Coronavirus: Learning From Taiwan. Samson Ellis
Everybody is asking, how did the U.S. and most other nations get the coronavirus pandemic so wrong? Taiwan was a rare exception. Health officials and the democratic government of this island state sprang into action in the final days of 2019, and tried to warn the world of COVID danger.
Despite being just 80 miles from the coast of China and with a huge amount of travel back and forth to the mainland, Taiwan was remarkably well prepared. The outbreak was kept to a minimum.
"Taiwan knows that it is on its own," says our guest, Samson Ellis, Taipei Bureau Chief at Bloomberg News. "It does not have the backup of the World Health Organization or the World Bank... and that's why Taiwan backs itself up and is very cautious when it comes to issues like this."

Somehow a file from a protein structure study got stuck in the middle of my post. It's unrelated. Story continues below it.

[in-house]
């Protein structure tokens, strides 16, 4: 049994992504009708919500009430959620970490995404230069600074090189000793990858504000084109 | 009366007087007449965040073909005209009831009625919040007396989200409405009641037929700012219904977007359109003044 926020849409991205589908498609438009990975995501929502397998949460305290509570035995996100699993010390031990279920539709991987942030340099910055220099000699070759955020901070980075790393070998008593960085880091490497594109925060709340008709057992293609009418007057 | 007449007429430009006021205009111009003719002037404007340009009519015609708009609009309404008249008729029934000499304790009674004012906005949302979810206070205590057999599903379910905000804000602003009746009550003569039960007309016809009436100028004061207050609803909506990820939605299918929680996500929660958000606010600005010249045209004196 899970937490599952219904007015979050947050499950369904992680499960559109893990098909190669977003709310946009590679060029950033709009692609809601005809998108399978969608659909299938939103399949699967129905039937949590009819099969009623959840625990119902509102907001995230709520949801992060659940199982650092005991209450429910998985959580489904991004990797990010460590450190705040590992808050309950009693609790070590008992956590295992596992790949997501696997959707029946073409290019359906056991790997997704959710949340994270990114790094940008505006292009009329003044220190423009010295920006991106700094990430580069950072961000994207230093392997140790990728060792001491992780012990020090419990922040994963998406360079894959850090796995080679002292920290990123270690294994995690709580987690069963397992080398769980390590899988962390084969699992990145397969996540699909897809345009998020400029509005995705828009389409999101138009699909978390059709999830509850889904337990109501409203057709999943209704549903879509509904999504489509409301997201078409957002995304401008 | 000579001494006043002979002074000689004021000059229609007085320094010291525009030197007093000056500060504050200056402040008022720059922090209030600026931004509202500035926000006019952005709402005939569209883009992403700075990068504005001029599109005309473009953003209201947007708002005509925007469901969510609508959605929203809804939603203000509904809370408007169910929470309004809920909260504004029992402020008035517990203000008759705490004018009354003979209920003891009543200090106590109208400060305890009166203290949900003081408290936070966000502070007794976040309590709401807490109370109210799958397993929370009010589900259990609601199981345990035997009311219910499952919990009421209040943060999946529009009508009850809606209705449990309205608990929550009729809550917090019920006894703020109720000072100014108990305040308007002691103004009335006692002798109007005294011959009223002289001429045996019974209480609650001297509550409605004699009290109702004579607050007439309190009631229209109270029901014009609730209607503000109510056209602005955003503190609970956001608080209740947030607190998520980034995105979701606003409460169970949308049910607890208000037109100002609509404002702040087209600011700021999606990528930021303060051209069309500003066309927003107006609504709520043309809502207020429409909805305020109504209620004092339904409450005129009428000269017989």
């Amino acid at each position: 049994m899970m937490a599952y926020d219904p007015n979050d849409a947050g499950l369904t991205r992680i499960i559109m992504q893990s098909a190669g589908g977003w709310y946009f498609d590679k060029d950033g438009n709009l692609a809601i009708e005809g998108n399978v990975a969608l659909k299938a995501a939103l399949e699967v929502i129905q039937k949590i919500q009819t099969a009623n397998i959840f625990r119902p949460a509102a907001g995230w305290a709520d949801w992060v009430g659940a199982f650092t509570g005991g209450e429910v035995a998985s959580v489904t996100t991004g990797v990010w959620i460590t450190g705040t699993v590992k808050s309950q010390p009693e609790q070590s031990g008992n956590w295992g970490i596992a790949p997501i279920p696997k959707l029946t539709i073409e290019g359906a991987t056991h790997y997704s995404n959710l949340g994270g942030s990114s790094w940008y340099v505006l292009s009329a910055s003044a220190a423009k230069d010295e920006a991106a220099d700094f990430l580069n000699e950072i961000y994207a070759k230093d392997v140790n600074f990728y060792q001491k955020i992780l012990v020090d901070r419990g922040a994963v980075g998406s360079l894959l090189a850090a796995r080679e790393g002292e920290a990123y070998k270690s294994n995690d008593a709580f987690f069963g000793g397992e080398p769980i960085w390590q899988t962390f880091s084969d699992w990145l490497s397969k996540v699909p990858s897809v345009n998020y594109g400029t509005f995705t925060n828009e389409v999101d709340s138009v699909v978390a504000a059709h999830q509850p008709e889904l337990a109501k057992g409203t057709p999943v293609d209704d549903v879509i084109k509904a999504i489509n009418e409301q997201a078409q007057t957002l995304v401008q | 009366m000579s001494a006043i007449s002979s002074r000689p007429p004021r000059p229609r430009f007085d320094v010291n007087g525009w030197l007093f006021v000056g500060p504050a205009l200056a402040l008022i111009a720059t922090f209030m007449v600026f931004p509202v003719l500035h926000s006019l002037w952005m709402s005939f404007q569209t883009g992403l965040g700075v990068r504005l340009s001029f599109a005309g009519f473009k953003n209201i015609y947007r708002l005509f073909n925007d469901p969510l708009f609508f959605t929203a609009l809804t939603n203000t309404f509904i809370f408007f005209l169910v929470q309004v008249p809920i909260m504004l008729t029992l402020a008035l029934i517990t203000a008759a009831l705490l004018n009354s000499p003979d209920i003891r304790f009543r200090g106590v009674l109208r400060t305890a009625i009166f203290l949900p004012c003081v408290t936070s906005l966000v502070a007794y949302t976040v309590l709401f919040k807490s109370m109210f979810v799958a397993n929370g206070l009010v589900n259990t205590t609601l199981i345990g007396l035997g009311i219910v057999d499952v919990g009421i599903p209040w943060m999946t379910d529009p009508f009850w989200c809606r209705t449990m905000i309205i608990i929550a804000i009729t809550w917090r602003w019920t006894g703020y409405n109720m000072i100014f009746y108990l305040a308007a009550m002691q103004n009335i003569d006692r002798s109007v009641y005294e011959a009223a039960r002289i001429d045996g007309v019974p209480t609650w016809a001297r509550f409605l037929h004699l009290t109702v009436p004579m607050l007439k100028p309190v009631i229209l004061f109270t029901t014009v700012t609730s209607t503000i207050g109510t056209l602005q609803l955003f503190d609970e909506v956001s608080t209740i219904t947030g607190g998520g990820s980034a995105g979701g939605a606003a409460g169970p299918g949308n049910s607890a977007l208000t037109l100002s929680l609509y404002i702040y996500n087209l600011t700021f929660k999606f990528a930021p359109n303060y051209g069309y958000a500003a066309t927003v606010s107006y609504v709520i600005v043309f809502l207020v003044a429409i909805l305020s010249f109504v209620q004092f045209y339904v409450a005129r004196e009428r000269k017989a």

This episode looks at how technology, contract tracing, advance planning, and buy in by citizens all contributed to Taiwan's success. Taiwan's exclusion from the WHO, and a bizarre controversy over the agency's leader is also discussed.
Recommendation: Jim is reading the 1971 Annie Dillard Pulitzer-Prize winning novel, Pilgrim at Tinker Creek.
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